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 Here are our selected experiments at a glance.

Do We Adopt the Intentional Stance Toward Humanoid Robots?

Instance Questionnaire

We propose a new tool to explore if people adopt the intentional stance toward an artificial agent (humanoid robot). The questionnaire that probes participants’ stance by requiring them to choose the likelihood of an explanation (mentalistic vs. mechanistic) of  the observed behavior of a robot iCub depicted in a naturalistic scenario (a sequence of photographs). More details here

Sense of agency in HRI

The presence of others changes our sense of agency (the perceived relationship between our actions and the external events). Does the same happen during the interaction with artificial and/or mechanical agents? 
We also investigated the effect of the presence of a robotic agent on the sense of agency in humans during a typical intentional binding task.


Attentional capture in natural environments

How, and to what extent, generic human-like behavioural characteristics can trigger adopting the intentional stance to the robot? The first step is to quantitatively analyse the parameters of human reactions to distracting stimuli in a naturalistic environment. As a second step, those behavioural characteristics will be copied on a robot, and participants will observe either a human-like robot reactive to the environment, or a mechanistic behaviour.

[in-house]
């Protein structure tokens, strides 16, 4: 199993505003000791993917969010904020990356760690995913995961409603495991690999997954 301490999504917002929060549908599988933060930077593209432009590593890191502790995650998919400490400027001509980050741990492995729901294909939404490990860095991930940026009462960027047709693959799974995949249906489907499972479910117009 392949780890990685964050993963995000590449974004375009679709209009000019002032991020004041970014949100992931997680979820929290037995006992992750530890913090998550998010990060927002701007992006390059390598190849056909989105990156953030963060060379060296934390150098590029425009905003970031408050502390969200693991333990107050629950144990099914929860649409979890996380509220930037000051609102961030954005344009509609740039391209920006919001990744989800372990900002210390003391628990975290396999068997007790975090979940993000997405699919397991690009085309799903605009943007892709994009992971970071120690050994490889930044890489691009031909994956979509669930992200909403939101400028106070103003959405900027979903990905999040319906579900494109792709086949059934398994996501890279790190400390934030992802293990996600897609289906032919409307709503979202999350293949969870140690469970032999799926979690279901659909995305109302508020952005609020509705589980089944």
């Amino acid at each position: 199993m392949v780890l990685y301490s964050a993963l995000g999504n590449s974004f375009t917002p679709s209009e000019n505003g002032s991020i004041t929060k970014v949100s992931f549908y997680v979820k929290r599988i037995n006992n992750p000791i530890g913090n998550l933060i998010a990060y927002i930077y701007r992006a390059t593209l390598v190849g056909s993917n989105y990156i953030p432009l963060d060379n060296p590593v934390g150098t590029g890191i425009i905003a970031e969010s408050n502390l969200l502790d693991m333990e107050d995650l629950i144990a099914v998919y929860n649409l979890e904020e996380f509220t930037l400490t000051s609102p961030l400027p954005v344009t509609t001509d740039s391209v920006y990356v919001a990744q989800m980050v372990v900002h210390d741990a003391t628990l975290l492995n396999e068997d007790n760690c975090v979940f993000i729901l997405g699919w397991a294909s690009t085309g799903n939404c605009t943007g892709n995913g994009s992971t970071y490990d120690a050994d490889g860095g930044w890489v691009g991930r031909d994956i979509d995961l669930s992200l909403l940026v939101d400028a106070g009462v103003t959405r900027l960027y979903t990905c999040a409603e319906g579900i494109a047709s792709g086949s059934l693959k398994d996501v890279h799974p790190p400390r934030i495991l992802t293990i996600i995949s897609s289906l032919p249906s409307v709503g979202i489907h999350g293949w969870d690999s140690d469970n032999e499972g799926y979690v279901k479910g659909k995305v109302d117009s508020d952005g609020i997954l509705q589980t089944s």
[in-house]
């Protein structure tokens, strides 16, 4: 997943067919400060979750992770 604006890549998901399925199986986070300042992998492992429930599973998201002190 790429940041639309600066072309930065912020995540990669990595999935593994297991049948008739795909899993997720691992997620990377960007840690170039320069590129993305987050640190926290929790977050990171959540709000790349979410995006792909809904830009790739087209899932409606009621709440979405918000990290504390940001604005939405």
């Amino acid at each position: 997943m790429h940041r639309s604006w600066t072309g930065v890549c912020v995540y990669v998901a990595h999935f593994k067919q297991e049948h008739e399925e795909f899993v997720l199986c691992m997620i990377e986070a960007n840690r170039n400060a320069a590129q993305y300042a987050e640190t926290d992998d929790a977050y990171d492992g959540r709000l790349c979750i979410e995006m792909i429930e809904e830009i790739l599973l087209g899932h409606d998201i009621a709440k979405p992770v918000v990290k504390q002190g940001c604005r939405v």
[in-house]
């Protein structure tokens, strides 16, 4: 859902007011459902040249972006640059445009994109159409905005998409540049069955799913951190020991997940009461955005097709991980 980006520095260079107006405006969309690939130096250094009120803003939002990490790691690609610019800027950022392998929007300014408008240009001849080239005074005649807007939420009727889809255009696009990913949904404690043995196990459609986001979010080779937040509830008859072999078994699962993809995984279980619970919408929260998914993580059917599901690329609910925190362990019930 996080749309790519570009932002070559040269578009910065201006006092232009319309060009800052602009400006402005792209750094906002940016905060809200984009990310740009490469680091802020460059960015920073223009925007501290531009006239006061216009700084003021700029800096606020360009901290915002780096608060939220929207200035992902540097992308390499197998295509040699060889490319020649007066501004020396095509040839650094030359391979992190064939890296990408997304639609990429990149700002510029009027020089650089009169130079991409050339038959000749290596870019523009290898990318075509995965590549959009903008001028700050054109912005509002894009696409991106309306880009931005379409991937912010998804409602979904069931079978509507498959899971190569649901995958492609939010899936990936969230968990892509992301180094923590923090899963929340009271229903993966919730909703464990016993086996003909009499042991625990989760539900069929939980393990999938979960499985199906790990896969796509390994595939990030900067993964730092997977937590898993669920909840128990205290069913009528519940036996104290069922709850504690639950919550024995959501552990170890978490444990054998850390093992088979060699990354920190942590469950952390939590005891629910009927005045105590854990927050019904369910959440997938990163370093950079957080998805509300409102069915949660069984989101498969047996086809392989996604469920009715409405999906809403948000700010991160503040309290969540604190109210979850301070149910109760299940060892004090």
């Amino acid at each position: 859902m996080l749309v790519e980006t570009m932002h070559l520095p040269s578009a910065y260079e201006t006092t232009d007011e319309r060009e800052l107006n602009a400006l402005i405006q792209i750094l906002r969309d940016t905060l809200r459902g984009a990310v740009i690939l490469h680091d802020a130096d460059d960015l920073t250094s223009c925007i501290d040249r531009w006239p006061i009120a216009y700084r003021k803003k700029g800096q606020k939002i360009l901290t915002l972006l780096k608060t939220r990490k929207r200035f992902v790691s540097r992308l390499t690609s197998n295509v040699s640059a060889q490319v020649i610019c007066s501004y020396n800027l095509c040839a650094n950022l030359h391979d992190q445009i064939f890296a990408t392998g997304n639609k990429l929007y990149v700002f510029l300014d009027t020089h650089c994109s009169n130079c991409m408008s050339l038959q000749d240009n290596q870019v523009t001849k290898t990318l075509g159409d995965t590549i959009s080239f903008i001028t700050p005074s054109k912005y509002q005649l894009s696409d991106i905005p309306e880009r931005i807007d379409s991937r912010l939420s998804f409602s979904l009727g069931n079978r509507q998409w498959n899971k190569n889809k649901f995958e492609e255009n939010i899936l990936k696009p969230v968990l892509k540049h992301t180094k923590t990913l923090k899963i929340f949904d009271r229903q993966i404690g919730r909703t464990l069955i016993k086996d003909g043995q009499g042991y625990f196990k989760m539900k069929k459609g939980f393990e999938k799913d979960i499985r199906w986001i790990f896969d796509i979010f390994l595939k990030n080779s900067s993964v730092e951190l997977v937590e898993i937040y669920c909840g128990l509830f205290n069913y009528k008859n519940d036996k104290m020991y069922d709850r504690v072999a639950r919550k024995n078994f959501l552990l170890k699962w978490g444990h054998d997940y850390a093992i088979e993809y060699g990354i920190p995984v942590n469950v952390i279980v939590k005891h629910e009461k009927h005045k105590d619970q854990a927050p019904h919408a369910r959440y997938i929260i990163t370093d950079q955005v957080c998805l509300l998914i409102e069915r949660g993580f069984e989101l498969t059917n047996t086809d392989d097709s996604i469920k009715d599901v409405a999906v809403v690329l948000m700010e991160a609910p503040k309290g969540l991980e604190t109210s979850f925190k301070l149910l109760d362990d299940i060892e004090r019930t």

Collecting data from real participants

Implementation using iCub simulator

Early attempts of implementation on the actual robot

From the human to the robot

variable behavior mechanistic vs human-like behavior

Would humans adapt their performance to iCub and take into account the type of error it makes?

In this study, we examined if humans adapt their performance to the robot's actions. Firstly, participants were asked to create and teach a sequence of musical tones to the iCub robot. The robot repeated the sequence with a decreasing delay between its own taps and taps performed by the participants. Then, we asked participants to play a duet with iCub. In the duet phase, the robot made an error in 60% of the trials, in order to violate participantsí expectations. Across participants, we manipulated the type of mistakes. For half of the participants, iCub pressed a wrong key (Human-like error), whereas, for the other half, iCub interrupted the melody and moved back and forth between two keys in a "loop" (Mechanical error).

Step 1

Step 2

Step 3

Dynamic structure of cooperative and competitive joint actions

What is the dynamical structure of joint action behavior in the traditional social Simon task during HRI?


Gaze leading and gaze following in HRI

How does successful vs. unsuccessful initiation of joint attention with robots affects engagement with them, subsequent interaction, and attribution of human-like traits?

Screen based experiment

Interaction with iCub

Mutual gaze in joint attention

Does mutual gaze influence fundamental mechanism of attention?

Action expectations and gaze following in HRI

Is gaze following during HRI influenced by violation of expectations regarding goal- oriented action sequences?

Would people dare to lie to a robot?

Participants interacted with iCub in a live feed and had the chance to lie to it. We monitored their physiological responses when they decided to lie to the robot.